Recently I ran across an article, actually a blog posting, published in a popular Christian venue, in which the author, a Messianic leader in Israel, proceeded to discount the validity of the Jewish claim of a divinely authoritative Oral Law. (To read the article, see here).
Now, I am not going to argue point by point with the author of the article. Nor do I wish to stigmatize or attack him in any way. He is probably a very good man, and a better man than I. His article is most valuable as case in point of a kind of literature and an adversarial posture which I have witnessed since Day One of my coming to Yeshua-faith over fifty years ago. This is that kind of literature which tries to build a case for the superiority and advisability of a certain brand of Yeshua faith, of a Christian religious and social milieu, at the expense of discrediting the Torah way of life to which and for which countless Jews gave their lives, and also at the expense of discrediting “the rabbis” and “the religion of the rabbis.” Anyone who wants to find such attacks need look no further than the Internet and the back copies of most missionary-to-the-Jews newsletters. However, these kinds of attitudes and statements are to be found not only in the missions culture, but also sprinkled throughout and around the Messianic Jewish congregational movement.
In this blog post, I simply want to point out why I find this posture and this kind of literature to be grievous and damaging to the cause of representing a credible Yeshua-faith to our fellow Jews.
First, when you read such literature, there are three questions which I believe should be asked and answered. I supply both the questions and my brief answers below.
(1) What do you surmise is the author’s implied audience? In other words, from your vantage point as a reader of the article, what would you postulate is the audience he had in mind when he wrote it? Who was he seeking to inform, motivate, convince, please?
For this kind of literature, the primary implied audience is the mailing list—the Christian public from which one is seeking support, chiefly financial, but also seeking psychological support, what I term “attaboys.”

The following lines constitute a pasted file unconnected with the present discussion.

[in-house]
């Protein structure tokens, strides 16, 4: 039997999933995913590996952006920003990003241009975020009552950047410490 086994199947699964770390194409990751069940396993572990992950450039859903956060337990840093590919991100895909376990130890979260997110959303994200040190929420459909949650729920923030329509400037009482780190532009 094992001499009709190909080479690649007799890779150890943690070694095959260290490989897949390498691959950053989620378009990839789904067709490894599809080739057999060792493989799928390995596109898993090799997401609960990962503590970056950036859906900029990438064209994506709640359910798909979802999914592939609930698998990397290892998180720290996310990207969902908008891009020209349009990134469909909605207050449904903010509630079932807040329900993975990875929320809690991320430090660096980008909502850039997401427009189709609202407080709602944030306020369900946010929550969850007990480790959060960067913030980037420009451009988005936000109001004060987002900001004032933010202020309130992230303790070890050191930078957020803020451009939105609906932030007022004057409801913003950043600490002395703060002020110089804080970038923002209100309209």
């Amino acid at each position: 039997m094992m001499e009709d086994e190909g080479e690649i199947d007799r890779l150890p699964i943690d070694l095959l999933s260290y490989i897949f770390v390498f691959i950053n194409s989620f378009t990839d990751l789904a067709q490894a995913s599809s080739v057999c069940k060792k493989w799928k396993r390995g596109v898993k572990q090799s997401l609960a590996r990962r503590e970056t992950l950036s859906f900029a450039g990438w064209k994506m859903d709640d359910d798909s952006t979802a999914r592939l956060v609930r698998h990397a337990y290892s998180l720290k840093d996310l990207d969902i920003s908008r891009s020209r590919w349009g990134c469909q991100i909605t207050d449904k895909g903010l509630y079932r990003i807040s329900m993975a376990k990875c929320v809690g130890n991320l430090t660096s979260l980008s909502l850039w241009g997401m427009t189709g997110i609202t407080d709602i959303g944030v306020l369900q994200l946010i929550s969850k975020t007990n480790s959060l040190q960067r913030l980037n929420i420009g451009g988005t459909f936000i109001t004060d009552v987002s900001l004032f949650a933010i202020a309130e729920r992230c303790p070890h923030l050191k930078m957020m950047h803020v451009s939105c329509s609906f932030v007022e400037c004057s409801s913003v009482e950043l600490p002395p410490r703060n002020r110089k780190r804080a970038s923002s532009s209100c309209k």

The secondary audience is one’s colleagues and coworkers—one’s “crowd.”
The Jews as a people for whom we are responsible before God, to be a comfort to Zion, to commend to them the good news with which we have been entrusted, and the Messiah whom we serve—this people is only peripherally the audience of such statements and materials.
I know these seem to be harsh words, but I am convinced this is so—even if unconsciously the case.
It does not really matter who the authors of such statements or publications believe themselves to be addressing. The rhetoric indicates that audience better than they may know. Besides, readers are entitled and expected to discern the intended audience from what they read. The text, not the mind or emotions of the author, is the evidence before us.
(2) Closely related, what is your best guess as to what the average (NOT exceptional) non-Yeshua-believing Jewish person would be apt to assume about the author?
The average Jew reading material of this sort is most likely to assume that the author is religiously a post-Judaism Jew, or even may consider him to be a self-hating Jew, a paid lackey of the Christian world, somone ignorant of and/or antagonistic to Jewish religion—someone whose person and views are to be avoided by self-respecting Jews.